In the past, Georgia grantors had little recourse if they wanted to change or put an end to an irrevocable trust. To do so, it generally cost a lot of money plus the consent of every beneficiary. However, decanting statutes may make it easier to make changes or cancel an irrevocable trust. The decanting process involves moving assets from the original trust to a second one with modified terms.
The authority for the trustee to take such action may be granted by terms of the original trust. It may also be granted by state decanting statutes or common law. Decanting may be beneficial when the terms of a trust are no longer in the best interests of the beneficiary or others impacted by the trust. For instance, if an individual was to receive payments from the trust, it may not be the best idea to do so if that person has substance abuse issues.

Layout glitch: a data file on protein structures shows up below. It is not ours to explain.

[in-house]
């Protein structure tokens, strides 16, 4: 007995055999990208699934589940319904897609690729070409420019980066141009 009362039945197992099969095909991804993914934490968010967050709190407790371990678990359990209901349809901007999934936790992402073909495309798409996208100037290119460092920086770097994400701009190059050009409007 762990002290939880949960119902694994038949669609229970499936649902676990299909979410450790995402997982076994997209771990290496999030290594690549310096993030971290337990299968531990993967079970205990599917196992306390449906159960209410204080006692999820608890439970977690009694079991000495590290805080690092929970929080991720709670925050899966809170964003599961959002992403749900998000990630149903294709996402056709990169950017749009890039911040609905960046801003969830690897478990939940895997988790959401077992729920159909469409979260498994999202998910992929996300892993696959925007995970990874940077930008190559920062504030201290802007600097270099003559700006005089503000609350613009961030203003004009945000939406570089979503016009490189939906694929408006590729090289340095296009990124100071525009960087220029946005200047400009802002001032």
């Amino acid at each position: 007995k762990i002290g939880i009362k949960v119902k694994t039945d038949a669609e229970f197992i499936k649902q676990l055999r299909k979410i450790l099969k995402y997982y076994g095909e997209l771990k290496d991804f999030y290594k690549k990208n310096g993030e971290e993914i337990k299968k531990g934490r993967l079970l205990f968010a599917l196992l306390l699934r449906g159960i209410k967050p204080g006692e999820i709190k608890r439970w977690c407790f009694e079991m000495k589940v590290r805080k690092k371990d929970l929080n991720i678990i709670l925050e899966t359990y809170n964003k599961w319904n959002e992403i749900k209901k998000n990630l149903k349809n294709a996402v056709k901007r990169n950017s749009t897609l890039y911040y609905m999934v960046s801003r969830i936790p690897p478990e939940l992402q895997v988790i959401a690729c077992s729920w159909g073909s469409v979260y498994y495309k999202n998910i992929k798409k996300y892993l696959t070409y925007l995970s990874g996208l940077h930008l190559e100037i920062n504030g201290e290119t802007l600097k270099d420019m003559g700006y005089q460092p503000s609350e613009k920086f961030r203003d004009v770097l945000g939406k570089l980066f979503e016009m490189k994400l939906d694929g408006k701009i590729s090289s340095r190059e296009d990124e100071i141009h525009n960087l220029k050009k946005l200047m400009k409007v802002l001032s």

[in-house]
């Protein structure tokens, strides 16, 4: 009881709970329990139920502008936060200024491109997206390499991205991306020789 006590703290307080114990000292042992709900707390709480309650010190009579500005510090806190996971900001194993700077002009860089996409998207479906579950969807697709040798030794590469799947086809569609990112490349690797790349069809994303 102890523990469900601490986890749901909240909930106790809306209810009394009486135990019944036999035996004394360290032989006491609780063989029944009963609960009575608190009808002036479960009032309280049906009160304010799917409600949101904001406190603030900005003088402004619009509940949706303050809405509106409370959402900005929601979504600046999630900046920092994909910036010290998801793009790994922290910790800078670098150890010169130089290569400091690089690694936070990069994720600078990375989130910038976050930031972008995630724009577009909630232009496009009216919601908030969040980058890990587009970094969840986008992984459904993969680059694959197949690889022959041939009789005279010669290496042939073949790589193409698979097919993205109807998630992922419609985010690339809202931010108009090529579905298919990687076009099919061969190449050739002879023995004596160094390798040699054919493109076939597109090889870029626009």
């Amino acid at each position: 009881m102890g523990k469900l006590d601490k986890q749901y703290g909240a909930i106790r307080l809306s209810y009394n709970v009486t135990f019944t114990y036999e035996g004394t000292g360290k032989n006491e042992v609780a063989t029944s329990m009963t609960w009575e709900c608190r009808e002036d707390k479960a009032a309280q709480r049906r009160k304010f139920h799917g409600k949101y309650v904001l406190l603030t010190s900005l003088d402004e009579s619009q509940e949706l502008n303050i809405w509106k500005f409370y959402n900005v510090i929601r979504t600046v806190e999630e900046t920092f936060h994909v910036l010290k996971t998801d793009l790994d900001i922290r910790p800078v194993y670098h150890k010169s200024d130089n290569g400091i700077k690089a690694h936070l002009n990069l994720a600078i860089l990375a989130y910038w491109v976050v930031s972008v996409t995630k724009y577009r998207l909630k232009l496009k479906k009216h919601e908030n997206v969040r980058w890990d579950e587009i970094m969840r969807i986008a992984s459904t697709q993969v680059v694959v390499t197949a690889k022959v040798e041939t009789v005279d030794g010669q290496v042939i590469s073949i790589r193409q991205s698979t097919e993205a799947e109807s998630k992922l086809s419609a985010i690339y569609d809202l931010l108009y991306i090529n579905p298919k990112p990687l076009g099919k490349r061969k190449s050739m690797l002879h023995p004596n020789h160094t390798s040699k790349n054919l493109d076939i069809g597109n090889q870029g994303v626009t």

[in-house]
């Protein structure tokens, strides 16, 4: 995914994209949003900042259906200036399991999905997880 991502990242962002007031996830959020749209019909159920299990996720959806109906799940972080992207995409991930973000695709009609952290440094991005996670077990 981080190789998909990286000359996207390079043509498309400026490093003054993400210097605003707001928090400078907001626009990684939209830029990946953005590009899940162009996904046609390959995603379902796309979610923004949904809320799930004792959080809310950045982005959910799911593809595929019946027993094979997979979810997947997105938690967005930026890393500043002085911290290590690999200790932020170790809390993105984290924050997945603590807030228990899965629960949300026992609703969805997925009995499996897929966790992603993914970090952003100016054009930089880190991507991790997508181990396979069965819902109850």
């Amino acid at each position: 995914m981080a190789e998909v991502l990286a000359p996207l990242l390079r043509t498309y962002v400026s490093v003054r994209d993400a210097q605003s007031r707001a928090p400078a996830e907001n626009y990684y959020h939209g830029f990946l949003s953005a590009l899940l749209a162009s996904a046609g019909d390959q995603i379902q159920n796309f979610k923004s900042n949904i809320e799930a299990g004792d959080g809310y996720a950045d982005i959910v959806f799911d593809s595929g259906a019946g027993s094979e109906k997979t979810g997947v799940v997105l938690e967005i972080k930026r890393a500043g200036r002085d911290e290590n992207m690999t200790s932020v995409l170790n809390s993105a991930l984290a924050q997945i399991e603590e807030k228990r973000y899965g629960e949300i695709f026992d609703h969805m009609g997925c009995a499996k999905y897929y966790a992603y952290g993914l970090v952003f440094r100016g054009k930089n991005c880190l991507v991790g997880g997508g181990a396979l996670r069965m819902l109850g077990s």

Decanting may be beneficial because it may be done without getting approval from a judge. However, it may be possible to get judicial oversight if desired. Furthermore, beneficiaries may not need to be notified about the decanting. This may reduce the odds of a legal challenge or other problems that may postpone potentially critical changes to a trust.
The use of irrevocable trusts may offer a variety of estate planning benefits, including in some cases the avoidance of lengthy and expensive probate proceedings. However, by design, they are harder to change or cancel. This may present issues that may need the help of legal counsel to resolve in a timely and favorable manner.